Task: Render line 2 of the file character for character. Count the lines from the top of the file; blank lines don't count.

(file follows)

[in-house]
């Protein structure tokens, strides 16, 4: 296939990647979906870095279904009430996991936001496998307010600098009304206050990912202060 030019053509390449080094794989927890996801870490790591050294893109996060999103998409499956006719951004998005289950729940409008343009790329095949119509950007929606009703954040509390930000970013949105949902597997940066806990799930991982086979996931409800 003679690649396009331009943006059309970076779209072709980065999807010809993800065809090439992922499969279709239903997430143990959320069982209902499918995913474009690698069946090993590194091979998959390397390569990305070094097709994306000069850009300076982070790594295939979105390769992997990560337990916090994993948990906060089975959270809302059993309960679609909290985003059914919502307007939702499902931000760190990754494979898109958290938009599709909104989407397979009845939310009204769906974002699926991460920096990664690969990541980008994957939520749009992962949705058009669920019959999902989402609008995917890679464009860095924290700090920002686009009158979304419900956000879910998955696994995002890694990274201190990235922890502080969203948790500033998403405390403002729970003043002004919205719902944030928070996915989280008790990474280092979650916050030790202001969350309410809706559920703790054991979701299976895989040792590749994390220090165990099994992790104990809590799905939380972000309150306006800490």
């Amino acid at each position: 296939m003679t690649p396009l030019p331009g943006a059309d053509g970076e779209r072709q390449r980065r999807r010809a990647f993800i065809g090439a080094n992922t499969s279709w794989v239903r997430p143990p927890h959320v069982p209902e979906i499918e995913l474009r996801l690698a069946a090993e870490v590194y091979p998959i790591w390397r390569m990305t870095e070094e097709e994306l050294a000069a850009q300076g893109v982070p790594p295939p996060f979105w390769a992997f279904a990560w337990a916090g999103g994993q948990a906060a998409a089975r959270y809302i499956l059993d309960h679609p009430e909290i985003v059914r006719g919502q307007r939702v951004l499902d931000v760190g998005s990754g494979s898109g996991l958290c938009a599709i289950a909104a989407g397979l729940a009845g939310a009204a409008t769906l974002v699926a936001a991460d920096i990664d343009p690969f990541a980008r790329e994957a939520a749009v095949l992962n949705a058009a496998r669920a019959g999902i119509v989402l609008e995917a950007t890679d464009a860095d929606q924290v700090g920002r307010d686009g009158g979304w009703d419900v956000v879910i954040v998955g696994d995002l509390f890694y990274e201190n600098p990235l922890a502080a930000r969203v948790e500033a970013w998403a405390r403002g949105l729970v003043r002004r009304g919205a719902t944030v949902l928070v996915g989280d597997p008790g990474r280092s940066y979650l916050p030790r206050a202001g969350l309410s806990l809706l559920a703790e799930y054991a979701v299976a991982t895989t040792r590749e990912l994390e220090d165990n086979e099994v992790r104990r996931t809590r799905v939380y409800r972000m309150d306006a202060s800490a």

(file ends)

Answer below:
């Protein structure tokens, strides 16, 4: 296939990647979906870095279904009430996991936001496998307010600098009304206050990912202060 030019053509390449080094794989927890996801870490790591050294893109996060999103998409499956006719951004998005289950729940409008343009790329095949119509950007929606009703954040509390930000970013949105949902597997940066806990799930991982086979996931409800 003679690649396009331009943006059309970076779209072709980065999807010809993800065809090439992922499969279709239903997430143990959320069982209902499918995913474009690698069946090993590194091979998959390397390569990305070094097709994306000069850009300076982070790594295939979105390769992997990560337990916090994993948990906060089975959270809302059993309960679609909290985003059914919502307007939702499902931000760190990754494979898109958290938009599709909104989407397979009845939310009204769906974002699926991460920096990664690969990541980008994957939520749009992962949705058009669920019959999902989402609008995917890679464009860095924290700090920002686009009158979304419900956000879910998955696994995002890694990274201190990235922890502080969203948790500033998403405390403002729970003043002004919205719902944030928070996915989280008790990474280092979650916050030790202001969350309410809706559920703790054991979701299976895989040792590749994390220090165990099994992790104990809590799905939380972000309150306006800490």